Think of it like this.

Imagine you are driving to work and you see an accident on the side of the road. You see emergency vehicles and someone being lifted on stretcher. You may think, “oh that’s terrible”. But you will keep driving and soon forget. Now imagine you look over at the stretcher and realize you’re your brother is there, face marred with blood. Now you have a very different reaction. You have a reaction that forces you to pull over, jump out of your vehicle and get involved.

That’s the character of Christ Matthew describes for us. And it’s not just here in chapter 9.

Splanchnizomai is a recurring feature in the life and teachings of Jesus.

In his life:

  • Matthew 14:13-14. After John the Baptist died and Jesus had left for a solitary place (presumably to mourn privately) crowds of people followed him. Compassion drove him to turn back to the crowds to serve them.
  • Matthew 15:32. Even the simple practical needs of the crowds moved Jesus to action.
  • Matthew 20:29-34. As Jesus traveled with his disciples two men on the side of the road began to cry out and harass the group. The disciples sought to quiet them. Jesus was moved with compassion and stopped to help them.
  • Mark 1:40-42. When a man with leprosy approached Jesus and the disciples backed away in terror, Jesus was moved with compassion and moved in to heal the man.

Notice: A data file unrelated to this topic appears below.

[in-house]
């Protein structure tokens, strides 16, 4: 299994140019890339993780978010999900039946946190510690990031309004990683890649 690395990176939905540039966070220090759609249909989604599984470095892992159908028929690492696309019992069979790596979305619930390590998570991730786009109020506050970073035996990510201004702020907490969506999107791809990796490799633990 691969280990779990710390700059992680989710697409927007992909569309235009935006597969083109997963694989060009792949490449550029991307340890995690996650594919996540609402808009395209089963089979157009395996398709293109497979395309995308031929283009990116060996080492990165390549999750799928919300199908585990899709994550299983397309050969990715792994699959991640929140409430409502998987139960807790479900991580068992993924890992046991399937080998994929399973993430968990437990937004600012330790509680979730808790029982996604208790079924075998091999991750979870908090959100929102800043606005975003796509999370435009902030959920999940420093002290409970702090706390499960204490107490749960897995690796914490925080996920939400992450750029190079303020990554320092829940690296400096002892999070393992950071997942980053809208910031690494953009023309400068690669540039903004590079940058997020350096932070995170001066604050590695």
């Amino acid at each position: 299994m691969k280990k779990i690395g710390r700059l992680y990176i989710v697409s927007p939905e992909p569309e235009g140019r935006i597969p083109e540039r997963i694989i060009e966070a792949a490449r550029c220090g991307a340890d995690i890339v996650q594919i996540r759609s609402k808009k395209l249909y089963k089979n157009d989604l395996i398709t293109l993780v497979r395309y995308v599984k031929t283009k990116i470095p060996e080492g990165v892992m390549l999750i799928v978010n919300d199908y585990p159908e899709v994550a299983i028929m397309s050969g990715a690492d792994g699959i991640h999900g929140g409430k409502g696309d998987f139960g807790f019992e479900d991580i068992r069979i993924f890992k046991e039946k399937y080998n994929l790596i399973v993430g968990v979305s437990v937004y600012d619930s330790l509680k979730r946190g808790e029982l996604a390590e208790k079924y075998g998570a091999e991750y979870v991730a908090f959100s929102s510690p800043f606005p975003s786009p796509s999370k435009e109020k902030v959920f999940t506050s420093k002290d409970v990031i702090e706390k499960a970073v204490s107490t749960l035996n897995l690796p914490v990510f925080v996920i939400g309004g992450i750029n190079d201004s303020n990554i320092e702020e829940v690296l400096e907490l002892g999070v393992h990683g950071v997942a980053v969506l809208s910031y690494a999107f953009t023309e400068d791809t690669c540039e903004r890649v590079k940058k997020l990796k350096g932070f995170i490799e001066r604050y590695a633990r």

• Mark 6:30-34. When a weary band of disciples came back from a mission trip, they sought a place to rest. When a crowd found them, Jesus once again was moved with compassion and gave up his rest time to engage with their needs.

In his teaching:

  • Matthew 18:27. In the parable of the unforgiving servant, a master who represents the God figure in the story is moved with compassion to forgive a large debt.
  • Luke 10:30-34. In the famous parable of the good Samaritan, a man is robbed and left beaten on the side of the road. Several people pass by until a Samaritan is moved with compassion and stops to care for the wounded victim.
  • Luke 15:20. In another famous parable, the prodigal son shames and walks away from his father. After coming on hard times and deciding to seek forgiveness, the son return. When the father sees his son coming up the road he is moved with compassion and runs to embrace his beloved child.

Compassion is a major theme in the life and teachings of Jesus.

You might say, “That is wonderful, but why have I suffered so much? If God is compassionate why hasn’t he stopped by suffering?” You may not connect on an emotional level with the compassion of Christ.

The Bible tells us that God’s way are not our ways.


“For my thoughts are not your thoughts, neither are your ways my ways,” declares the Lord. 9 “As the heavens are higher than the earth, so are my ways higher than your ways and my thoughts than your thoughts.”

Isaiah 55:8-9


Sometimes pain and suffering is a tool that God uses to accomplish a greater good in life.

Sometimes pain is the only thing that will capture our attention.

“But pain insists upon being attended to. God whispers to us in our pleasures, speaks in our conscience, but shouts in our pains: it is his megaphone to rouse a deaf world.”

– CS Lewis The Problem of Pain

Sometimes pain is required to draw out and transform our character:


“I will turn my hand against you; I will thoroughly purge away your dross and remove all your impurities.”